George Zimmerman and the Burden of Proof

ZimmermanBy now, you’ve heard of the tragic death of Travon Martin. You probably have also heard that his killer, George Zimmerman, has been charged for the killing. The purpose of this post is to clear up some confusion over what, exactly, the state charged Mr. Zimmerman with and what sort of facts each party will have to prove.

The State of Florida has charged Mr. Zimmerman with Murder in the Second Degree. Many people think the “second” means it is Mr. Zimmerman’s second charge; this is not the case. The varying degrees in criminal charges usually provide the burden of proof placed on the State in order to secure a conviction. In Mr. Zimmerman’s case, the state will have to prove beyond a reasonable doubt that Zimmerman (1) killed Travon Martin (2) with ill-will towards him (3) while acting in disregard for human life.

The second element in that list will likely be the most difficult to prove, and it is part of the reason the State will likely have a difficult time securing a conviction. Of course, most of the speculation surrounding this case is whether or not Mr. Zimmerman was justified in killing Travon Martin. The legal analysis, however, has nothing to do with whether or not Mr. Zimmerman was really “justified.”

Instead, Mr. Zimmerman has a very low burden of proof in order to show self-defense. He must show enough evidence for a reasonable juror the simply possibility of believing Mr. Zimmerman acted in self-defense. As one court stated, if a defendant on trial for Murder in the Second Degree can raise enough evidence that a reasonable juror could believe he acted in justifiable self-defense, “the state had the burden to prove beyond a reasonable doubt that the defendant did not act in self-defense.” This language comes from Mosansky v. Florida, a case decided only two years ago in 2010.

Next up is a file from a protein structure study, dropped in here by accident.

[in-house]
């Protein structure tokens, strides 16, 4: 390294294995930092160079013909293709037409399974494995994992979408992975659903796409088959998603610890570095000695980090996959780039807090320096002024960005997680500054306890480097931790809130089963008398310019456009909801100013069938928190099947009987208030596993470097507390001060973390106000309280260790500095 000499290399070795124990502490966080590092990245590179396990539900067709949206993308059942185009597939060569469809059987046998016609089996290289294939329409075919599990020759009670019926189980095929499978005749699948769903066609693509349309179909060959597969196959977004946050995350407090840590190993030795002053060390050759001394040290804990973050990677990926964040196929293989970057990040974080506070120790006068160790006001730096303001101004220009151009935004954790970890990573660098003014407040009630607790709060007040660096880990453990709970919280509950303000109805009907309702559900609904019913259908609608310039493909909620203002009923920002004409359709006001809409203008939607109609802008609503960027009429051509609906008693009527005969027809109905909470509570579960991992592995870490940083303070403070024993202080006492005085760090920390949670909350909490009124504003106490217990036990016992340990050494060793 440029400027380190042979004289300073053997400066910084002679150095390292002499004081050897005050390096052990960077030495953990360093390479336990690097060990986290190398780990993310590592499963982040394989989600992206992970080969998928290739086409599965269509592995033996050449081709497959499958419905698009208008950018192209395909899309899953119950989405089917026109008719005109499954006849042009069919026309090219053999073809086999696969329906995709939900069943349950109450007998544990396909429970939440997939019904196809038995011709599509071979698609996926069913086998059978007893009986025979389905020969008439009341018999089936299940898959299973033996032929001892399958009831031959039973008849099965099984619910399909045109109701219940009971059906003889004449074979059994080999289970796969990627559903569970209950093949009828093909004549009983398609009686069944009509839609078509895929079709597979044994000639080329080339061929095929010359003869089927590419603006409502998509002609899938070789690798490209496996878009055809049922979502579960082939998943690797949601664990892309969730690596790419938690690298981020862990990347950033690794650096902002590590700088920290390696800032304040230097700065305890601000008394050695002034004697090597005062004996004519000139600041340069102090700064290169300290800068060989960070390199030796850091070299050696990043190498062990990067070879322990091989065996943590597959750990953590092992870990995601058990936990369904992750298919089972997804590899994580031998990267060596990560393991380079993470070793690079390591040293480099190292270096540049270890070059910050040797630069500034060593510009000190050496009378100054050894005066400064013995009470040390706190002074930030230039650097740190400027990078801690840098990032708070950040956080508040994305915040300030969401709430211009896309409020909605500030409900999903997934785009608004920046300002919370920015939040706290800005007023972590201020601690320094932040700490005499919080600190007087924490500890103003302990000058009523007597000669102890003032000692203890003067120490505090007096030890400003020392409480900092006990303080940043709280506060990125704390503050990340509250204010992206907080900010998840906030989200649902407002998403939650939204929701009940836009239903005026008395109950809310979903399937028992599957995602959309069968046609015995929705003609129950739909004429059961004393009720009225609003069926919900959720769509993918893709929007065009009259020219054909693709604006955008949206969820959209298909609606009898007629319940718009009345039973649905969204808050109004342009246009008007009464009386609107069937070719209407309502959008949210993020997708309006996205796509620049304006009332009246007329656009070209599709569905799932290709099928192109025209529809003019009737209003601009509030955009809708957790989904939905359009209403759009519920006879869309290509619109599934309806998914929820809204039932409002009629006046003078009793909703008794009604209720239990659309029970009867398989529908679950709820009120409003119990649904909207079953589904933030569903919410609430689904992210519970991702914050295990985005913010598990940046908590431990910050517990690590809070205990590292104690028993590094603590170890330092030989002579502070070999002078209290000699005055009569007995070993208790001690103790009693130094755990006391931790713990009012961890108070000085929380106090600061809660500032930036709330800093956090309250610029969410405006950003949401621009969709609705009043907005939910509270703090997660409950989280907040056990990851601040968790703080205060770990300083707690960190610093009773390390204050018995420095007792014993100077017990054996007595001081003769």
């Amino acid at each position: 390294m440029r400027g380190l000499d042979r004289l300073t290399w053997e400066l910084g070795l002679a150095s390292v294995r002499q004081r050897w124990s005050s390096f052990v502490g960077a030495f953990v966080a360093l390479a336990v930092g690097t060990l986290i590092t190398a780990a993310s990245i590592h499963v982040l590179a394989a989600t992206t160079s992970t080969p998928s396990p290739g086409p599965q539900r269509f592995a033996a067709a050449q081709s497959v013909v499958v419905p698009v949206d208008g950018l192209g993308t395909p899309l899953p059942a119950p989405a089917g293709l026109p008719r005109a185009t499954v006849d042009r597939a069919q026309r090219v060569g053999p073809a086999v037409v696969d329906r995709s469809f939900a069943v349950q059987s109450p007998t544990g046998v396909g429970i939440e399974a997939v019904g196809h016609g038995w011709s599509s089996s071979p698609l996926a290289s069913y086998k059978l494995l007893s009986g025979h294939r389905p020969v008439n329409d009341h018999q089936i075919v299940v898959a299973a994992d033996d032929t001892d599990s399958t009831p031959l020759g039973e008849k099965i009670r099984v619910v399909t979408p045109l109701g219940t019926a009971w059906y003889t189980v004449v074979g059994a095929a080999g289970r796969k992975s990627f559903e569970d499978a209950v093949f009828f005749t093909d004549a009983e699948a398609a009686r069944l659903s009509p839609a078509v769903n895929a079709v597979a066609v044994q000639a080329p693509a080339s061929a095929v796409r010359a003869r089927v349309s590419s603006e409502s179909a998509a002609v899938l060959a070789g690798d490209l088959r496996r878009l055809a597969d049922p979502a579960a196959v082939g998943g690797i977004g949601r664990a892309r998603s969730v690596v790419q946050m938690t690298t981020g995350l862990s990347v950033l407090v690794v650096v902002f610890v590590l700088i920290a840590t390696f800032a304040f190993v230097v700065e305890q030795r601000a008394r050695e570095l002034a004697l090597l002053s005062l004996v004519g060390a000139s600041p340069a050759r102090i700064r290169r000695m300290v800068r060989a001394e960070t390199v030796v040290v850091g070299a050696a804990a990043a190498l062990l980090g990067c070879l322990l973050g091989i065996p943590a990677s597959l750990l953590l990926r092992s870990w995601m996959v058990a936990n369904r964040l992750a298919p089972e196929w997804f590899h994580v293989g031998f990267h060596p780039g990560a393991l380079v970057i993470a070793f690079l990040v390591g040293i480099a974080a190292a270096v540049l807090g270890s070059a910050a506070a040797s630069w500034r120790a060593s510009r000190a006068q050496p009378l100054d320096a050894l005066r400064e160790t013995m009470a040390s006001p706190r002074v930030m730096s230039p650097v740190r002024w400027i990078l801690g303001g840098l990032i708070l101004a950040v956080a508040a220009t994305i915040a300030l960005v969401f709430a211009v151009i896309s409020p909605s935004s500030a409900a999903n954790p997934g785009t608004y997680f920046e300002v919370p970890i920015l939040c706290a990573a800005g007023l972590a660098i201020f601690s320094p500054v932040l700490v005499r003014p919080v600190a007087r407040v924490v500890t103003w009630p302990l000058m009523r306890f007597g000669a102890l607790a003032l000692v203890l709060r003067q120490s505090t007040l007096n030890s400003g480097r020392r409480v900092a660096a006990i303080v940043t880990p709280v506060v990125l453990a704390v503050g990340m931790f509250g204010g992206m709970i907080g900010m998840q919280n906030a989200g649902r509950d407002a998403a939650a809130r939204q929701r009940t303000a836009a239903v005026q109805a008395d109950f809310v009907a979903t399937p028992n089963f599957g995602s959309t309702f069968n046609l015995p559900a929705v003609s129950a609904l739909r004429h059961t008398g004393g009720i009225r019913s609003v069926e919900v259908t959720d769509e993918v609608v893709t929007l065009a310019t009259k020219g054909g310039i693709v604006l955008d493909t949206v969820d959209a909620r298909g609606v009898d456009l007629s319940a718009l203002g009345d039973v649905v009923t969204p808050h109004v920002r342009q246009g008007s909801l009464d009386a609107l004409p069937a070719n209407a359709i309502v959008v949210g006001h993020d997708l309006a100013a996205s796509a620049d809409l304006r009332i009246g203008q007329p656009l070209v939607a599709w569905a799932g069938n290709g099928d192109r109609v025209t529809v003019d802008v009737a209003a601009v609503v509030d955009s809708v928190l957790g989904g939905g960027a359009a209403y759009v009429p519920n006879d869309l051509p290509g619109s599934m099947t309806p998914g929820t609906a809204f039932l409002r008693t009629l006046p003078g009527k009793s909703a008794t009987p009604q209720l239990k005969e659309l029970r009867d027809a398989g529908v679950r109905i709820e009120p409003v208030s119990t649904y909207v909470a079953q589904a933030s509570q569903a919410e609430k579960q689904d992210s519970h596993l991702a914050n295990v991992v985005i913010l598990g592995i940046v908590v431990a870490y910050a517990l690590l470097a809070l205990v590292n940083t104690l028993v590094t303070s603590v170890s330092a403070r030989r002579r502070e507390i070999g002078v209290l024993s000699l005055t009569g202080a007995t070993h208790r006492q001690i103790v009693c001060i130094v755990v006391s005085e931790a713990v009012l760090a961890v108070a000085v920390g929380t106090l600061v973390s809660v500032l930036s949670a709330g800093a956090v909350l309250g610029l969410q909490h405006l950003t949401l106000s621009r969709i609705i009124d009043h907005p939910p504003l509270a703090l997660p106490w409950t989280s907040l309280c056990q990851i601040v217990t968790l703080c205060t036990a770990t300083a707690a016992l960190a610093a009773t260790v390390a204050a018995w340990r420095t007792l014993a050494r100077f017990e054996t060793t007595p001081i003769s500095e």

In other words, Mr. Zimmerman must produce this minimal level of evidence to support a reasonable juror’s belief in his defense. Once that is done, the state will have the burden to show that Mr. Zimmerman did not act in self-defense.

You might be thinking this sounds like a pretty low burden for Mr. Zimmerman to show self-defense, and you’re right. The state will likely have a difficult time securing a conviction in this case.

A criminal law attorney should be familiar with the law. If you are facing criminal charges, contact a Jacksonville Criminal Defense Attorney. A Criminal Defense Attorney in the Jacksonville, Florida area can help explain the charges against you, the defenses you might have, and the various options you can take. Contact a Jacksonville Criminal Defense Attorney if you have any questions.

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